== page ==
Technonerd learn the game, the longest VDSL / UDSL links that I have heard of are about 1000 ft. So for actual deployment in single family home case VDSL would need a fiber drop for every 6 to 10 houses. If you assume 10 houses than it makes sense for this fiber link to the CO to be GigE. Since you need to route fiber basically past the house it begs the question why not go the whole way with fiber (i.e. PON).

Regarding where VDSL will get deployed, I think it will be 80% in Asia. So the winning solutions will solve some wiring problems within High rise apartments. Since the reach is basically the same as 100BaseT and most deployments will be over new wire I'm not sure I see the value of VDSL. Assuming the CO to curb link is kept as cheap as possible and uses datacom optics than the link protocol will be GigE, so the splitter would only be a standard GigE to 10 * 100BaseT. This is simple and available today.

Why would I want to mess with VDSL?

optoslob


technonerd
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technonerd,
User Rank: Light Beer
12/5/2012 | 2:08:32 AM
re: VDSL Races to 100 Mbit/s
Technonerd learn the game, the longest VDSL / UDSL links that I have heard of are about 1000 ft. So for actual deployment in single family home case VDSL would need a fiber drop for every 6 to 10 houses. If you assume 10 houses than it makes sense for this fiber link to the CO to be GigE. Since you need to route fiber basically past the house it begs the question why not go the whole way with fiber (i.e. PON)
Various VDSL proposals use varying wire lengths. If the 100 Mb/s version only does that over 100 metres then it's even more laughable than I thought. As for FTTH, I am not a believer. The technology works, but I don't think the business case works at all.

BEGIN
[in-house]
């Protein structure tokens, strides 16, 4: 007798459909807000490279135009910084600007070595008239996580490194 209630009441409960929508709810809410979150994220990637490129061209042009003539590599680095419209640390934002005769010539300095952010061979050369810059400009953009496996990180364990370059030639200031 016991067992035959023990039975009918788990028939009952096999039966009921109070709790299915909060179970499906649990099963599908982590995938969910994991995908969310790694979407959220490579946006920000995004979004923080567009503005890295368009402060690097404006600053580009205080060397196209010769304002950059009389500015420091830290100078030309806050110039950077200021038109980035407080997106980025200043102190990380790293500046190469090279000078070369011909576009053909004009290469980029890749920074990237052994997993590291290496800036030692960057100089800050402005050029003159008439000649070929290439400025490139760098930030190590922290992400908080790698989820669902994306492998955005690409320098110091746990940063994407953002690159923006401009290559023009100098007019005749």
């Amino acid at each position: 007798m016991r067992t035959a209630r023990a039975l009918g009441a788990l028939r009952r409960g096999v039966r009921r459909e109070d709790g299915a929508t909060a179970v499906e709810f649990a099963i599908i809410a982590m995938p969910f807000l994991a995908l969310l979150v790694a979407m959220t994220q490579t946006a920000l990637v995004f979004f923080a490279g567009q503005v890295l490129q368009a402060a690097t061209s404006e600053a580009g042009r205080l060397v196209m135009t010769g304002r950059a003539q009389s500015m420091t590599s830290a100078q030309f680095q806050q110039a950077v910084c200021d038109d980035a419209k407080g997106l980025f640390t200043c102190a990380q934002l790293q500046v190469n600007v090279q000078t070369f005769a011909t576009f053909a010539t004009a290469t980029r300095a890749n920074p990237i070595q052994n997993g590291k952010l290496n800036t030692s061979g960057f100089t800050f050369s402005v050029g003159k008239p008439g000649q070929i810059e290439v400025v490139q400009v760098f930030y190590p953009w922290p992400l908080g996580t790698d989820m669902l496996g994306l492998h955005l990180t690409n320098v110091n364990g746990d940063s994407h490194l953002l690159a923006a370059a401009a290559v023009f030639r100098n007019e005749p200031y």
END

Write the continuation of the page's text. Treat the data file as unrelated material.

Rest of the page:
truelight
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truelight,
User Rank: Light Beer
12/5/2012 | 2:08:31 AM
re: VDSL Races to 100 Mbit/s
Ikanos makes a lot of claims they just want to get bought out.
ipclown
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ipclown,
User Rank: Light Beer
12/5/2012 | 2:08:16 AM
re: VDSL Races to 100 Mbit/s
The question one needs to answer is: "Do you think 100Mbps is sufficient to provide triple play?"

There's a present day limit to copper. The answer to the question above tells you whether FTTx is needed or not, based on your deployment horizon.
ipclown
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ipclown,
User Rank: Light Beer
12/5/2012 | 2:08:15 AM
re: VDSL Races to 100 Mbit/s
"Only 100 meters. That's the answer."

Is it? Just how real is that number anyway when it's in the field.